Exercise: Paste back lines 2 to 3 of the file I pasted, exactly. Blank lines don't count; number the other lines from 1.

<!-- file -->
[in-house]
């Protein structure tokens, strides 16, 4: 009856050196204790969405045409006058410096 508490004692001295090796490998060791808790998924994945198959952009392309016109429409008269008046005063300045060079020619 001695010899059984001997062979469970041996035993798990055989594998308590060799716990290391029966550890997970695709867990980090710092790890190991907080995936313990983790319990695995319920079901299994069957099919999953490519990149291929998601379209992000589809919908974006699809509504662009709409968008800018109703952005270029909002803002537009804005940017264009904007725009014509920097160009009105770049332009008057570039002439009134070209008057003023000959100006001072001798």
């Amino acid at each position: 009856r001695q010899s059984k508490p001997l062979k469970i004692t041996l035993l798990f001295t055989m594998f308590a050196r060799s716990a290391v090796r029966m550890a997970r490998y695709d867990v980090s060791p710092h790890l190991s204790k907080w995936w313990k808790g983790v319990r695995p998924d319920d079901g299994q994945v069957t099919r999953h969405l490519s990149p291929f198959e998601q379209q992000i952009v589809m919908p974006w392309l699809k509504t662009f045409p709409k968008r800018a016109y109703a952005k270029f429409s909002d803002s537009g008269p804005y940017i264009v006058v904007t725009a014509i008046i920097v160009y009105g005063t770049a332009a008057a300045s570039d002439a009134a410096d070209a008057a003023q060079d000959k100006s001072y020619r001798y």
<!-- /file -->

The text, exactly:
């Protein structure tokens, strides 16, 4: 009856050196204790969405045409006058410096 508490004692001295090796490998060791808790998924994945198959952009392309016109429409008269008046005063300045060079020619 001695010899059984001997062979469970041996035993798990055989594998308590060799716990290391029966550890997970695709867990980090710092790890190991907080995936313990983790319990695995319920079901299994069957099919999953490519990149291929998601379209992000589809919908974006699809509504662009709409968008800018109703952005270029909002803002537009804005940017264009904007725009014509920097160009009105770049332009008057570039002439009134070209008057003023000959100006001072001798």
């Amino acid at each position: 009856r001695q010899s059984k508490p001997l062979k469970i004692t041996l035993l798990f001295t055989m594998f308590a050196r060799s716990a290391v090796r029966m550890a997970r490998y695709d867990v980090s060791p710092h790890l190991s204790k907080w995936w313990k808790g983790v319990r695995p998924d319920d079901g299994q994945v069957t099919r999953h969405l490519s990149p291929f198959e998601q379209q992000i952009v589809m919908p974006w392309l699809k509504t662009f045409p709409k968008r800018a016109y109703a952005k270029f429409s909002d803002s537009g008269p804005y940017i264009v006058v904007t725009a014509i008046i920097v160009y009105g005063t770049a332009a008057a300045s570039d002439a009134a410096d070209a008057a003023q060079d000959k100006s001072y020619r001798y």